How to Read Blood Test ResultsPosted by
How to Read Blood Test Results
When getting your blood tested, you need someone qualified to translate the blood test results for you. However, it’s natural that you are interested in your own blood test results and would like to know what they mean without having someone else to do it for you. Here’s how to decipher the code.
Before Reading the Results
- Too many people get overly anxious over blood test results because of what they deem to be abnormal numbers. Remember that this article is only a guide to what the results may mean. If there are any numbers that are off the charts, it’s best to consult a professional before taking any course of action.
- 1 out of 20 lab tests ordered from the same source come back abnormal. This is a normal occurrence, a standard variation of lab errors. That’s why you shouldn’t panic when you get an abnormal report and withhold any course of action until you’ve had your test results looked at by a professional.
Total cholesterol is the shorthand way of looking how your cholesterol levels are. Cholesterol is the fatty substance that comes from meat, eggs, poultry and dairy products. Higher levels means a higher chance of a heart attack. When it’s lower than 200 mg/dL, you’re in the clear. If it’s higher, the doctor will pay closer attention to other factors that contribute to your high cholesterol levels.
Low Density Lipoprotein (LDL) Cholesterol
LDL cholesterol are made up cholesterol particles that are wrapped in a thin layer of protein. LDL cholesterol’s role is to repair cells, but in higher levels, can cause arterial blockage. Higher levels of LDL can actually cause more trouble as they are closely linked to a number of cardiovascular problems.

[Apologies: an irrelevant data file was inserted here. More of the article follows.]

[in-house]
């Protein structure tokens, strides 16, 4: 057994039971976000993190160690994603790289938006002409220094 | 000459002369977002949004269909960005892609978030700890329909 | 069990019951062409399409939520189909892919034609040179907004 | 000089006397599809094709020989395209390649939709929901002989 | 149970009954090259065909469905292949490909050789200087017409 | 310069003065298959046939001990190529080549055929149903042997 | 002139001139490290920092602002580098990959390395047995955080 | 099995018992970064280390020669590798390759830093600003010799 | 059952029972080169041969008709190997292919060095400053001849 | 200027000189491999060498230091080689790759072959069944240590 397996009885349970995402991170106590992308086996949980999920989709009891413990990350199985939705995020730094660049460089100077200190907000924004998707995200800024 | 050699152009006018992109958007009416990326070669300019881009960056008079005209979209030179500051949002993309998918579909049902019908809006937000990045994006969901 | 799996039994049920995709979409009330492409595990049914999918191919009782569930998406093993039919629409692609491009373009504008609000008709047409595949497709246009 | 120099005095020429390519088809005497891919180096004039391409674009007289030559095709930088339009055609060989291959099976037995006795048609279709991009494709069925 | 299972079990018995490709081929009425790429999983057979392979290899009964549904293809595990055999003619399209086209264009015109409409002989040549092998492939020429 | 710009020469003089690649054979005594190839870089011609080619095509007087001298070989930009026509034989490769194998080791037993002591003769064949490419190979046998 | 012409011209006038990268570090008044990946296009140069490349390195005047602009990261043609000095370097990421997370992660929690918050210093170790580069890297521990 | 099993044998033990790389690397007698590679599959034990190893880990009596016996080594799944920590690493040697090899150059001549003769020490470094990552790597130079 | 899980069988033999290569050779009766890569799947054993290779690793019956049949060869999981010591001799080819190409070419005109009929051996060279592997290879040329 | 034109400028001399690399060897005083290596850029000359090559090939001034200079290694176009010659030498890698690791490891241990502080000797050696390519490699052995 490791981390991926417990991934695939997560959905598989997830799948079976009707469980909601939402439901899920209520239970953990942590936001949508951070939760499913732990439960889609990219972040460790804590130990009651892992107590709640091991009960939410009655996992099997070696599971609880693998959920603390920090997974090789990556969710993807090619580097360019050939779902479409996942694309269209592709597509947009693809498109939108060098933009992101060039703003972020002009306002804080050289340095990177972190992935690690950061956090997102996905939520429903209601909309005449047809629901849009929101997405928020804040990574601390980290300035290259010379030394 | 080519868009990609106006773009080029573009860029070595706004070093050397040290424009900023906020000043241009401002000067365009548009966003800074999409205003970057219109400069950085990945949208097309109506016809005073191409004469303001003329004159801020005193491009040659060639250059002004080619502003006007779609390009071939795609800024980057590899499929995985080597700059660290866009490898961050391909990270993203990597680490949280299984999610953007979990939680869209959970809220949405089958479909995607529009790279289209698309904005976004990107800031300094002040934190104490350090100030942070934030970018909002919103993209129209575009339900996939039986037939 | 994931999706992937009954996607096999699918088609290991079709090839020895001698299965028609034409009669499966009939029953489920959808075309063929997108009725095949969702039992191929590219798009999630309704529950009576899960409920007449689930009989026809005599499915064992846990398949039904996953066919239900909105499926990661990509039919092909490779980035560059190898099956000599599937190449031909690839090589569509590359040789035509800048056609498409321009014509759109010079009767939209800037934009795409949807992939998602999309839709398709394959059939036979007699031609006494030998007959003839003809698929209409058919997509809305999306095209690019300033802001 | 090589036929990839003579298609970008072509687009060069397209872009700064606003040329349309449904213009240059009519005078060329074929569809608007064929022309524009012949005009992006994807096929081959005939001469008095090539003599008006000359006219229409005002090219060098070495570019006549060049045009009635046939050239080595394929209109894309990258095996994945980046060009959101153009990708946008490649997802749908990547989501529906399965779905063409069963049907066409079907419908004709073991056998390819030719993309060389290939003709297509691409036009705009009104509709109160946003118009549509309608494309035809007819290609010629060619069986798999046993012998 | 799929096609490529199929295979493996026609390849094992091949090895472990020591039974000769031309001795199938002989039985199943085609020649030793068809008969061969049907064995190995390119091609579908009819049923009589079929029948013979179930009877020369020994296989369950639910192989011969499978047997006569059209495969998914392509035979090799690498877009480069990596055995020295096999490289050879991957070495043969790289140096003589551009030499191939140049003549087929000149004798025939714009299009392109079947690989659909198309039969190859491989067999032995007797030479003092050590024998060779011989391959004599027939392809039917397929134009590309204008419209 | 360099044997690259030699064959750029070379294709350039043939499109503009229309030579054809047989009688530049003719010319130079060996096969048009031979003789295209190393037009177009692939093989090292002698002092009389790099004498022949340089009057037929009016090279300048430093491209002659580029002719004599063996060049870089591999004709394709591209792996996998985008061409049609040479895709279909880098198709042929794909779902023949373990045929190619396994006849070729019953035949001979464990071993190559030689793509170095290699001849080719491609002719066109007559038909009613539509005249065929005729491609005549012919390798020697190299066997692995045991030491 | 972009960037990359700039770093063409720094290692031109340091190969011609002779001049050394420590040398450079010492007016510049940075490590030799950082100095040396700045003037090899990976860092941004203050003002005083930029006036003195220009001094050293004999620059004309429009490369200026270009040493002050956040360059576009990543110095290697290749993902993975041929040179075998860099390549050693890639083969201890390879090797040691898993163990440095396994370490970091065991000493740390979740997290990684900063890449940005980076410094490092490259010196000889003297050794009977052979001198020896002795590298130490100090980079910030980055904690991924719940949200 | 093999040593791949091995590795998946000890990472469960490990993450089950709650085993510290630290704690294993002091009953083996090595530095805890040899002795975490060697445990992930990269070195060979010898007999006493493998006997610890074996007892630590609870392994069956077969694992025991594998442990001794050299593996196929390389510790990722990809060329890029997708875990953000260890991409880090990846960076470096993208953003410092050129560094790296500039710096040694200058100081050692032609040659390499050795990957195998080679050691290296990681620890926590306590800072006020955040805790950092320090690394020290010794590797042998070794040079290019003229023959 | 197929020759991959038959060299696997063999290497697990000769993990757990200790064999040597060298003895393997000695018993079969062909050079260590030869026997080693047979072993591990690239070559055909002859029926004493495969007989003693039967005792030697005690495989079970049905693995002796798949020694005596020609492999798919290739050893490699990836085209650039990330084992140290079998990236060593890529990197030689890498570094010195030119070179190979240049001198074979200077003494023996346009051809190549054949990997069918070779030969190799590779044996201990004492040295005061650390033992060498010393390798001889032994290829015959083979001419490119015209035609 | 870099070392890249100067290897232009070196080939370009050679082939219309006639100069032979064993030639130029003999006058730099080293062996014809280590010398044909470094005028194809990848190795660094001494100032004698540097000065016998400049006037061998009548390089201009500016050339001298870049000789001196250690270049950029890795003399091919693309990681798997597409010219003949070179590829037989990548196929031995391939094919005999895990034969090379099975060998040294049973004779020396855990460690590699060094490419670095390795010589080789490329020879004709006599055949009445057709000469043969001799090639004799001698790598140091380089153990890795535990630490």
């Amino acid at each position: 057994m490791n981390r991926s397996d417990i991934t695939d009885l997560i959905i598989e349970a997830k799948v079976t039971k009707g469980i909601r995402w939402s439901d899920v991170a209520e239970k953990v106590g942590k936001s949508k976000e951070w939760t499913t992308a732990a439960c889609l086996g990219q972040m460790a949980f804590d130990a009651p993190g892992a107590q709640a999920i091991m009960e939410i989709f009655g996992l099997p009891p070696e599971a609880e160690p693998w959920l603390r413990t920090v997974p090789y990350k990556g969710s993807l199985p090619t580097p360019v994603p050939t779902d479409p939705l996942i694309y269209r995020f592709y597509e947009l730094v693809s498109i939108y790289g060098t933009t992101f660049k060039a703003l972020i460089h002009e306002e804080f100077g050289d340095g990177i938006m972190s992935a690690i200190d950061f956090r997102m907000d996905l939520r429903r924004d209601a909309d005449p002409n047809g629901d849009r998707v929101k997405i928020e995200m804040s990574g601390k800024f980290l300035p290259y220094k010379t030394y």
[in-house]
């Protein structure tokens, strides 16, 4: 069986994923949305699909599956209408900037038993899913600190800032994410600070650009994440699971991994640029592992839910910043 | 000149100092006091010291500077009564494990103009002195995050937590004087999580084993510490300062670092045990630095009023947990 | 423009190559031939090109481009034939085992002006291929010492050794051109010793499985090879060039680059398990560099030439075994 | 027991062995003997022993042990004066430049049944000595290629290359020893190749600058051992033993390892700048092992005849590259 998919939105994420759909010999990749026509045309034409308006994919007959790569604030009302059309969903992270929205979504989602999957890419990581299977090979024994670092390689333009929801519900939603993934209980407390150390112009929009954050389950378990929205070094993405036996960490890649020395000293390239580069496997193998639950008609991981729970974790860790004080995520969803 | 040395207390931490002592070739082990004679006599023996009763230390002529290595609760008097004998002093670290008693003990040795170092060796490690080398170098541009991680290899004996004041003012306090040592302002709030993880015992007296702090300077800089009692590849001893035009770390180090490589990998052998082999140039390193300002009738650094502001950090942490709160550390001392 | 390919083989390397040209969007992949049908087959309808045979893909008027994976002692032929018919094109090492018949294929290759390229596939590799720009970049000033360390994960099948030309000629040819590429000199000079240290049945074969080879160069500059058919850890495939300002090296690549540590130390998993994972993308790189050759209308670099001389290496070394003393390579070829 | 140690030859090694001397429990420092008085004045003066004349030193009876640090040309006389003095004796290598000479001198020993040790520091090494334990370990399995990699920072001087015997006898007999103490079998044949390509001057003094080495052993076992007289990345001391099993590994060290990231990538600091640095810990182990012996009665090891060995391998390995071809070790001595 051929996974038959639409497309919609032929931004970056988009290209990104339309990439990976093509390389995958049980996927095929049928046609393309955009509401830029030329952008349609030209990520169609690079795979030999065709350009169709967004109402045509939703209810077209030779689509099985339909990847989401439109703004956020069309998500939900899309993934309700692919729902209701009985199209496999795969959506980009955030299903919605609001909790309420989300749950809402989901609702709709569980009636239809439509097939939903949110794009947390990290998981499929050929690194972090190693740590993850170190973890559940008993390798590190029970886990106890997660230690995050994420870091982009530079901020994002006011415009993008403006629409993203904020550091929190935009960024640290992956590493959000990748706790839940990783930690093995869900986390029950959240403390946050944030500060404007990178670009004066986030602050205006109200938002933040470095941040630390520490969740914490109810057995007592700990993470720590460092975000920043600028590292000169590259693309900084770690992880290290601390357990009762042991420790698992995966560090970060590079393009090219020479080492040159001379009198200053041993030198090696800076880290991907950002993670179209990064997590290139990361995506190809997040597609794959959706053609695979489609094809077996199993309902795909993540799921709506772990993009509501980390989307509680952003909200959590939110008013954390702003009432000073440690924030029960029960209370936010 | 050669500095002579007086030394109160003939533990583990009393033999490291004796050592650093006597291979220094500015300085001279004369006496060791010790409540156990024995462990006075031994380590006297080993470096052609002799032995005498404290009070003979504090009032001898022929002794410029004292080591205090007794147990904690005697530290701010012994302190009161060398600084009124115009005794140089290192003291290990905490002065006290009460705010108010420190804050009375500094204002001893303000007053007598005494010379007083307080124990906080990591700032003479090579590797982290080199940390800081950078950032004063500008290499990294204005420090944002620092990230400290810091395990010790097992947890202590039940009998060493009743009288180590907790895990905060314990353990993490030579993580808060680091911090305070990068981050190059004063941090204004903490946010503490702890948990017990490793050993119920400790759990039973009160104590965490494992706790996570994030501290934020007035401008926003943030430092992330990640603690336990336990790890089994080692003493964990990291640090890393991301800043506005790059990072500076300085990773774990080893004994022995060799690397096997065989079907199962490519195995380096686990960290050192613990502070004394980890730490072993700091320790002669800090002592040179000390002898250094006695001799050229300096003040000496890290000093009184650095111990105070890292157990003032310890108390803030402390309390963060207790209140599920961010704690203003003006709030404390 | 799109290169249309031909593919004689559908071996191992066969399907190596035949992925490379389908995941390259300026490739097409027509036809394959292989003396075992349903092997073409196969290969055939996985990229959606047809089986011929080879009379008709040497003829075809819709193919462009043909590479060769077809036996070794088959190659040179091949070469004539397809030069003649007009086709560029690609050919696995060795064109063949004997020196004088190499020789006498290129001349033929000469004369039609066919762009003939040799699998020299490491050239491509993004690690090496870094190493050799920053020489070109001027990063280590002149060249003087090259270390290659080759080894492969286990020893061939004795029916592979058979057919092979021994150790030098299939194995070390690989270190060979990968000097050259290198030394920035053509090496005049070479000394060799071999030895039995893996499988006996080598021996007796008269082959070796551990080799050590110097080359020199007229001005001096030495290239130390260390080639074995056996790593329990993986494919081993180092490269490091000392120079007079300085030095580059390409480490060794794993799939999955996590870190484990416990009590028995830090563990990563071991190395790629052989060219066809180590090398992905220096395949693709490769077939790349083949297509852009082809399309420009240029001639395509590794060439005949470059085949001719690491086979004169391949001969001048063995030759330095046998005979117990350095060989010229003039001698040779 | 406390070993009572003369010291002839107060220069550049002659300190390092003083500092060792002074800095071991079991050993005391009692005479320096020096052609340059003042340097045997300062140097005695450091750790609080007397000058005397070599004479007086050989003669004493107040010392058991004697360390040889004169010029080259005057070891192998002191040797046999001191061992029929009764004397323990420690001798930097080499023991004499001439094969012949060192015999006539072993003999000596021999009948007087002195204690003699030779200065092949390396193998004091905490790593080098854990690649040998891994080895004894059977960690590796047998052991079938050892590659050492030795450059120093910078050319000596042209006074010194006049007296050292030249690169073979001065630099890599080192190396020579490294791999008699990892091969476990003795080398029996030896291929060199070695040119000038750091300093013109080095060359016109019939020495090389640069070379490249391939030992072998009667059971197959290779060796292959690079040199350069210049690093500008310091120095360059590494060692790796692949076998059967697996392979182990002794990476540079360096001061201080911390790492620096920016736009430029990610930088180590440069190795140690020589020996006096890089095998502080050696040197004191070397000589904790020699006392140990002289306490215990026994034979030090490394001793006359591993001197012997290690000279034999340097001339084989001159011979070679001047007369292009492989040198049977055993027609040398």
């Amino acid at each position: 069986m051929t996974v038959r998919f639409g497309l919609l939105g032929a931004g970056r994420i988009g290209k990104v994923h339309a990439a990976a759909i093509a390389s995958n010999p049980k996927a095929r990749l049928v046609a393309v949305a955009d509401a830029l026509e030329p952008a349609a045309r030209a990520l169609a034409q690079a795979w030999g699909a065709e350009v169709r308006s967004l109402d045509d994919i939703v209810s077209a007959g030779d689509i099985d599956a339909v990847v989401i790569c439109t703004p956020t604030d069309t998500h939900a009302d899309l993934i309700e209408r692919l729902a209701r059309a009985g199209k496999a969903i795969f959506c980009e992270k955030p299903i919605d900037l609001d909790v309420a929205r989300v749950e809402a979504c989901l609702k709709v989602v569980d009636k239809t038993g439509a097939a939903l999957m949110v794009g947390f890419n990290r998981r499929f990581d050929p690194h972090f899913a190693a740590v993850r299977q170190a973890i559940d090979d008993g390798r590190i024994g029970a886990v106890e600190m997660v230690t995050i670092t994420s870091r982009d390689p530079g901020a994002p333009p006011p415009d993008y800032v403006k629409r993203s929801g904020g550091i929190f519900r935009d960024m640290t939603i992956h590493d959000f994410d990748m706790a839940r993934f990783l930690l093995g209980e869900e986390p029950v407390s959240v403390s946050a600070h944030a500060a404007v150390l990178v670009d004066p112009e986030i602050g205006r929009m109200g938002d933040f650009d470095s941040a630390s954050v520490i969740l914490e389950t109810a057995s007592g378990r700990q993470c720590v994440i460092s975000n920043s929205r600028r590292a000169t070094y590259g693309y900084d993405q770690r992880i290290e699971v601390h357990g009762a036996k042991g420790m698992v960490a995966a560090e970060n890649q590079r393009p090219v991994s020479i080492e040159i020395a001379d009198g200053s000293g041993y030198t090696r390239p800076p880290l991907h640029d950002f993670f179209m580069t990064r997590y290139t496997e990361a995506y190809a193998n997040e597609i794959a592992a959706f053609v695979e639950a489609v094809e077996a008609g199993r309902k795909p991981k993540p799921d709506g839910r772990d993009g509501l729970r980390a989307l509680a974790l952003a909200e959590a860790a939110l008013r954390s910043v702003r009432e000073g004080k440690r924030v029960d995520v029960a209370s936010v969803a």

If you have a history of heart disease, LDL levels below 100 mg/dL is optimal, while high risk individuals are recommended to maintain a level of 70 mg/dL.
To lower your LDL cholesterol levels, your doctor will probably recommend you to have a healthier diet that incorporates fruits, vegetables and non-fatty food products.
High Density Lipoprotein (HDL) Cholesterol
HDL cholesterol is widely regarded as “good” cholesterol although there are still recommended levels to maintain. 60 mg/dL is viewed to be a high level, while lower than 40 mg/dL may mean problems. If you have low HDL cholesterol levels, your doctor may recommend you to take supplemental niacin in your diet.
Common fat that’s found in our blood and body. Normal levels are identified at 150 mg/dL or lower. Higher levels may signal a bigger heart risk.
Creatinine is the waste product that can be detected in the blood. If your kidneys are working properly, your levels should register at 1.3 mg/dL or lower. Higher levels may signal kidney problems.
Common salt in the blood can give clues about your cardiac risk factors. High levels can indicate cardiac arrest risk, while lower levels can point towards heart rhythm irregularities. Normal potassium levels are anywhere between 3.5 and 5 mmol/L.
Doctors may recommend ACE inhibitors or angiotensin receptor blockers to raise potassium levels and diuretics to lower potassium levels.
Glucose or Blood Sugar
Normal levels of glucose are levels below 100 mg/dL. If your blood results register a level of over 126 mg/dL, you will be diagnosed with diabetes. Levels between 100 mg/dL to 125 mg/dL are considered to have an elevated risk diabetes, or pre-diabetic.
To lower or remove the risk entirely, doctors will usually prescribe weight loss and exercise.